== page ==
When we talk about what Chandra observes, we're usually discussing things like black holes or galaxies or stars. But Chandra is a pretty amazing telescope and it can study many things in the Universe – including the Earth. Back in 2004, scientists used Chandra to study the aurora borealis, or "northern lights." By watching how the X-rays change over time, researchers learn more about how the Earth’s magnetosphere interacts with particles that are constantly streaming out of the Sun (called the solar wind). You can read the whole story in this 2005 press release.

Earth Aurora

As you may know, the Sun has a fairly regular 11-year cycle. And, when it’s at the peak of the cycle, the Sun can have some fairly intense storms on its surface that affect us here on Earth. They can cause some serious problems by knocking out communication satellites and the like. The bright side? They also create some gorgeous light shows for people close at higher northern latitudes. NASA has other satellites that study the Earth and Sun and everything in between, but it's good to know that Chandra can pitch in and do its part by keeping another eye on the planet.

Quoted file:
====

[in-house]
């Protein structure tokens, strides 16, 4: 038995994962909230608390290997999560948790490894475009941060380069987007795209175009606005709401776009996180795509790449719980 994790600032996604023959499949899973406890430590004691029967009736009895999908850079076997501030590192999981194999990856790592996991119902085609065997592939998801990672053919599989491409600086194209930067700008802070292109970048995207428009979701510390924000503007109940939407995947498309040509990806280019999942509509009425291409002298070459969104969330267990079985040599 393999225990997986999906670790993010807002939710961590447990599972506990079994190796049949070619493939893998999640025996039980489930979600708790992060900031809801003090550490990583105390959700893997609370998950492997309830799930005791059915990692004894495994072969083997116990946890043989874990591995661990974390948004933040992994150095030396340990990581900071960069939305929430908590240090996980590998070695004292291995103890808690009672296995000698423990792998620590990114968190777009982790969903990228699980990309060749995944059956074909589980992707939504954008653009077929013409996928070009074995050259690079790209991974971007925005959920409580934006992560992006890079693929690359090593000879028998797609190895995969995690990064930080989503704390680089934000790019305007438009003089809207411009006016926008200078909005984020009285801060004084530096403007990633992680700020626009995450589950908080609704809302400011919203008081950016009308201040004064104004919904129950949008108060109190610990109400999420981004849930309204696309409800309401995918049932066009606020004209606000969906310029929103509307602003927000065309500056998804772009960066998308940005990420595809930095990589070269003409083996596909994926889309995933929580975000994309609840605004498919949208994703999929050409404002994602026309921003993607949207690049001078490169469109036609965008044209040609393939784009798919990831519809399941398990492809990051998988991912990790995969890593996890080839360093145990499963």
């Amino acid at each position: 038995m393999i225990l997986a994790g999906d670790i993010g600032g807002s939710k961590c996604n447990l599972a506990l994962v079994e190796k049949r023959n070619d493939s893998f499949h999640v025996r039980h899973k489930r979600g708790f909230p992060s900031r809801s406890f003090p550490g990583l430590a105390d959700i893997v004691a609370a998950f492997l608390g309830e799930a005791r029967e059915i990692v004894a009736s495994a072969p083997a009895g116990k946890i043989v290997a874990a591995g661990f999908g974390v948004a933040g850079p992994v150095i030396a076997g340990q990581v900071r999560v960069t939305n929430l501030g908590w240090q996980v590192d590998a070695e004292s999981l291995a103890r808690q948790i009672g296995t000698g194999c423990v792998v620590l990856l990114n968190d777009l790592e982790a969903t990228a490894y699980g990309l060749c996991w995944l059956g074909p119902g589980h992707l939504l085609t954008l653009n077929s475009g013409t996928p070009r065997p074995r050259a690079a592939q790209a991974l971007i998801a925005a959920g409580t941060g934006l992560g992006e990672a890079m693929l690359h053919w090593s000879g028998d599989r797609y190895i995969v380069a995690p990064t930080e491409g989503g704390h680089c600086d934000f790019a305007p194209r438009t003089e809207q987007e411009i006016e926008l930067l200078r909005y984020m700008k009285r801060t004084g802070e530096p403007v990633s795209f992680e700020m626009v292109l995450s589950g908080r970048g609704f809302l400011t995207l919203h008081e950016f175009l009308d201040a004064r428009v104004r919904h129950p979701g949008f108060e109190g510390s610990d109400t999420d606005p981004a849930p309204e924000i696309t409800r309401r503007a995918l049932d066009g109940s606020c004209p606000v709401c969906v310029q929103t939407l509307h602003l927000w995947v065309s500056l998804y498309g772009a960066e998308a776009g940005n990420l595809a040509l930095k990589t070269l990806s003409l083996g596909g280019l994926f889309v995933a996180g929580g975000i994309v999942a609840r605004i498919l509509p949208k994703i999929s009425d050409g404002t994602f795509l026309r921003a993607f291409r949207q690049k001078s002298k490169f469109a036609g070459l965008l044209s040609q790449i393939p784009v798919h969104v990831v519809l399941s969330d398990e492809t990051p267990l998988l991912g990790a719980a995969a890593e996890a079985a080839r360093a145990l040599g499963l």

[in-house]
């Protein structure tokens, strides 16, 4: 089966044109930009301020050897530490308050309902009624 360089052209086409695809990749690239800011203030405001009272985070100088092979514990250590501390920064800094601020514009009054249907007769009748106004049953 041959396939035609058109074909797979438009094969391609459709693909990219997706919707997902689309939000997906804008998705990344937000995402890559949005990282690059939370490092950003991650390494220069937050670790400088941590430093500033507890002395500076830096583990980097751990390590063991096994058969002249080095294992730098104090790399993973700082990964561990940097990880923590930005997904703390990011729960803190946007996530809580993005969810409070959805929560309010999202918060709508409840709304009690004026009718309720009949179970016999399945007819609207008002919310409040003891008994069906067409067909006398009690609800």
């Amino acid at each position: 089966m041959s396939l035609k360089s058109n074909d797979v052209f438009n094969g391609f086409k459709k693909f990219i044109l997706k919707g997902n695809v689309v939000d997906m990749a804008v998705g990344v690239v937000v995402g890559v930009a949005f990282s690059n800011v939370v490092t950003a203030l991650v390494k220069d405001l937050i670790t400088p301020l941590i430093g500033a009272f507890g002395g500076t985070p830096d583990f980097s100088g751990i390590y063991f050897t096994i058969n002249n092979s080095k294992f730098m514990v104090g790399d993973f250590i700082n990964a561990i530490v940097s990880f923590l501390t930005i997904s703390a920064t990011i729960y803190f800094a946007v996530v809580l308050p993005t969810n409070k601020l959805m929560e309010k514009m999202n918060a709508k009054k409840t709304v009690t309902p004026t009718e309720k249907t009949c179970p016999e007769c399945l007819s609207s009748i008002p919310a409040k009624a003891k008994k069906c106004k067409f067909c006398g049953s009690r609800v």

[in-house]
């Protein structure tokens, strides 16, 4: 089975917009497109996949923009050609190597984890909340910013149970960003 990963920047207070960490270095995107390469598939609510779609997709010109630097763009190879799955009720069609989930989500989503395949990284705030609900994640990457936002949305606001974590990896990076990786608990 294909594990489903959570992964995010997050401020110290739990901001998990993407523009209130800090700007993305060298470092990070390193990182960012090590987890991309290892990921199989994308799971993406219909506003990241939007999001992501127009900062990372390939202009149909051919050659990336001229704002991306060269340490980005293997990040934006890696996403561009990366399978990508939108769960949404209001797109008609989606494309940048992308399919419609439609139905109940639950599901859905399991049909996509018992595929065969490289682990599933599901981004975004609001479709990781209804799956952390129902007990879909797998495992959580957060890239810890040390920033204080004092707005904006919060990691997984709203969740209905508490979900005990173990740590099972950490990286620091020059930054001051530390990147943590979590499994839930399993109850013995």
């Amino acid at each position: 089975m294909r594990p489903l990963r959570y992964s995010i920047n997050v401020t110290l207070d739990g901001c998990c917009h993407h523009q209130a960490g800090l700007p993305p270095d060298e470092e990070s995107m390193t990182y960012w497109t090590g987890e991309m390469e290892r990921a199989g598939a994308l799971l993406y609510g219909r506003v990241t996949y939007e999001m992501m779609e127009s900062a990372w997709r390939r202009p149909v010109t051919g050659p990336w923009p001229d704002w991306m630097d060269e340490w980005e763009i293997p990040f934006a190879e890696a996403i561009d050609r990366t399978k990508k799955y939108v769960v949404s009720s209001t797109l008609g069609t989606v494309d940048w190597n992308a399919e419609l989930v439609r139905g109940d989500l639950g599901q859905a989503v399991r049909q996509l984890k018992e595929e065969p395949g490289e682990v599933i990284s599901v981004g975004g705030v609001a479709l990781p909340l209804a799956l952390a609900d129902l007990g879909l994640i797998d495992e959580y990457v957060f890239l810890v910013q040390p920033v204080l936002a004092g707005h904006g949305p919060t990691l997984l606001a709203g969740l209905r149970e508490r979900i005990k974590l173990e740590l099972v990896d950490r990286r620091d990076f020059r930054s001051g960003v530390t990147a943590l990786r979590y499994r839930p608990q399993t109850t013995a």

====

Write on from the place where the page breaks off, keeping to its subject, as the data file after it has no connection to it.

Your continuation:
deployment of Chandra
Above: Deployment - Chandra on its way to work. Send this image as an ecard

-Megan Watze, CXC


0
Disclaimer: This service is provided as a free forum for registered users. Users' comments do not reflect the views of the Chandra X-ray Center and the Harvard-Smithsonian Center for Astrophysics.
Please note this is a moderated blog. No pornography, spam, profanity or discriminatory remarks are allowed. No personal attacks are allowed. Users should stay on topic to keep it relevant for the readers.
Read the privacy statement